Morrisville State College students participate in Model State Senate Session Project

Three Morrisville State College students recently served as government leaders and participated in legislative decision-making through their involvement in the Model New York State Senate Session Project, a dynamic leadership development program for students interested in public service.

This year’s participating MSC students included seniors Gina DiFrisco, a criminal justice student from East Syracuse; Tom Ogindo, an information technology management student from Peekskill; and Stephen Strack, an agricultural business student from Saranac Lake.

The experience had a lasting effect on the students’ future aspirations.

“The Senate Session Project has opened the doors for me and I intend to take full advantage of them,” Strack said. “I want to give a voice to people whose voice isn’t being heard.”

Morrisville was one of only six SUNY campuses that participated in the event, which is a collaborative effort between SUNY, CUNY and the Puerto Rican/Hispanic Task Force of the New York State Legislature. The annual gathering enables students to engage in a series of intensive training seminars with prominent New York state legislators and guest lecturers on state policy formulation, legislative processes, representation and leadership. The program provides students with a hands-on introduction to political and policy processes by working on a legislative agenda that they develop.

“This is an extraordinary opportunity,” said Silvia Bliss, advisor to the project and MSC associate professor of liberal arts. “Through their participation, students engage in an intense experiential learning activity where they grow in their leadership skills, public speaking, critical thinking and networking.”

Since 2007, SUNY’s Office of Diversity, Equity and Inclusion has sponsored SUNY undergraduate students to participate in the Model Senate Session Project, underwriting meal and accommodation expenses and providing them business cards. More than 60 CUNY and SUNY students are selected each year to participate in the program and compete for scholarship awards.

Students conclude the project by debating bills on the floor of the New York State Senate chamber in Albany. This year’s debate focused on the Development, Relief, and Education for Alien Minors Act.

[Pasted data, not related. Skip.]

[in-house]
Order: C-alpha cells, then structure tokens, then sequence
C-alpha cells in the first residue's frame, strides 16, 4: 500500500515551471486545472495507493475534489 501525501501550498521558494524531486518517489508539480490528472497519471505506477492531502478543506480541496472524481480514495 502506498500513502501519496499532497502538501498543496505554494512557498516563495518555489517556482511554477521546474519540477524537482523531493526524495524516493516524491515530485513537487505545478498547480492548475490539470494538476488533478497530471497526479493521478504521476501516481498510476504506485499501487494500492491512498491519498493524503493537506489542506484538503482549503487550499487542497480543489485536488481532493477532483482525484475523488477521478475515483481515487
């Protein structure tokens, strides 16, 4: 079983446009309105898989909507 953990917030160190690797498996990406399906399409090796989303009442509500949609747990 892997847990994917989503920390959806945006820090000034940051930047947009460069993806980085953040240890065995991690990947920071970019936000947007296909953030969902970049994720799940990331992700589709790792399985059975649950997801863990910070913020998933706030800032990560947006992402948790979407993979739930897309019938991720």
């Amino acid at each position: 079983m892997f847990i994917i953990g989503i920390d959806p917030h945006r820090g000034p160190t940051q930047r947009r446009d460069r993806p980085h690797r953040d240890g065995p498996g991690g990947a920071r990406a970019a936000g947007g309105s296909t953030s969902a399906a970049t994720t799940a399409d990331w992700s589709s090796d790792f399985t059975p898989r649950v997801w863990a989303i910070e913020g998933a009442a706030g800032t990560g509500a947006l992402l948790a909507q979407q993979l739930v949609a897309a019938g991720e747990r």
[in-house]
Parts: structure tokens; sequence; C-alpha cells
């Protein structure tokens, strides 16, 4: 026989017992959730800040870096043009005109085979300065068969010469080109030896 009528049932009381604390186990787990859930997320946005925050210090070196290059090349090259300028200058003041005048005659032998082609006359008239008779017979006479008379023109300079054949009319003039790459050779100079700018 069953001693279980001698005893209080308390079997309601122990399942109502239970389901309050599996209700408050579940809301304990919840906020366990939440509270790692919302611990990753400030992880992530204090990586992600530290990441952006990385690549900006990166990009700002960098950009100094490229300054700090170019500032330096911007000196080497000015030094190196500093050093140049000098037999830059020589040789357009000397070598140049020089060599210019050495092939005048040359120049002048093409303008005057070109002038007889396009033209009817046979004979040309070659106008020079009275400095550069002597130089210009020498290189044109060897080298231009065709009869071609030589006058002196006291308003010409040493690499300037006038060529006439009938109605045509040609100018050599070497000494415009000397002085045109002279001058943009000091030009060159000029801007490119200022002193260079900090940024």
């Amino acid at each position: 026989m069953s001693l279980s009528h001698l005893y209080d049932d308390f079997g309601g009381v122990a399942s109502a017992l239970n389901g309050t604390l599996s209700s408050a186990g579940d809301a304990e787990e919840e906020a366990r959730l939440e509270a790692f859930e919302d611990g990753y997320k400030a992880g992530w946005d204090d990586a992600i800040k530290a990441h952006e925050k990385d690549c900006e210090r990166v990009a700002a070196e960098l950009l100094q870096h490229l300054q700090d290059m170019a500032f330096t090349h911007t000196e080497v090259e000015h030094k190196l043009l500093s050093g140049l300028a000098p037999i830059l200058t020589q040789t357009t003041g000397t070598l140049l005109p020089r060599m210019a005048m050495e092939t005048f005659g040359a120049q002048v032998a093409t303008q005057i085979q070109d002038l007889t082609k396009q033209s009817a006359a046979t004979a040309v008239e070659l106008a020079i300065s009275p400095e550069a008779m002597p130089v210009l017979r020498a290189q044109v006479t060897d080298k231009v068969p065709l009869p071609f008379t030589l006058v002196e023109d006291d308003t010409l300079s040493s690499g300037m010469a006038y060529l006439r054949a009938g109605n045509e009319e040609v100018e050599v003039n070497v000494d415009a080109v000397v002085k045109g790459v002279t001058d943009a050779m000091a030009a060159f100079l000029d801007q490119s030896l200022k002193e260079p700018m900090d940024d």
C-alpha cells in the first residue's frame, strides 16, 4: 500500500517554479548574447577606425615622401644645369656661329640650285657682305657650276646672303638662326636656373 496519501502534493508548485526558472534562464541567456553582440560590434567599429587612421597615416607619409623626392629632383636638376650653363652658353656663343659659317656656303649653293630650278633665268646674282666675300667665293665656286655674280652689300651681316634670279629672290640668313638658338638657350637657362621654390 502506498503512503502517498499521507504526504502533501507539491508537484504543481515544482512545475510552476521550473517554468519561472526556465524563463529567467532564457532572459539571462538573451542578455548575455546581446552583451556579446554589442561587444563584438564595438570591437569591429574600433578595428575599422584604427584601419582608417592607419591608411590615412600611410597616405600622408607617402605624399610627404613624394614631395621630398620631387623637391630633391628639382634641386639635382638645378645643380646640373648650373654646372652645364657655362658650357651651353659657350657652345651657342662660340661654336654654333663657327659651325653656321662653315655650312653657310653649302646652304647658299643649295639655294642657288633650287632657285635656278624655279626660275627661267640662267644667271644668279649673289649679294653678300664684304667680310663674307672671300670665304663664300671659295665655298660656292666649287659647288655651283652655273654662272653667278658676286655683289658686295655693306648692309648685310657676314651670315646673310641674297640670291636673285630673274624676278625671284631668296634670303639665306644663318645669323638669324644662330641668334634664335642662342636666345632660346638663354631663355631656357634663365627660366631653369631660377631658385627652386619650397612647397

“It is really rewarding when our students face their nerves and stand up in the Senate chamber to defend their positions regarding important legislation such as the DREAM Act, which has strong consequences for the access to higher education for immigrant students in New York,” Bliss said.

Ogindo described his experience at the event as “powerful.”

“The biggest impact the event had on me in terms of public service is to fight for what you believe in,” he said. “It may be against the norms of your party or district, but if it is something you truly believe in, have sufficient arguments to state your case.”

DiFrisco likewise described the event as “an eye-opener,” stating that it gave her a sense of appreciation for discussing and debating current political issues.

“Having the chance to look at a situation from another point of view, I was able to connect with others regardless of our personal views,” she said.

Bliss, now in her second year as advisor, enjoys the privilege of seeing her students develop as leaders.

“I believe that the intensity of the experience has a transformational power where our students realize they can valuably engage in government and be effective participants in solving problems we face as a state and a society,” she said.

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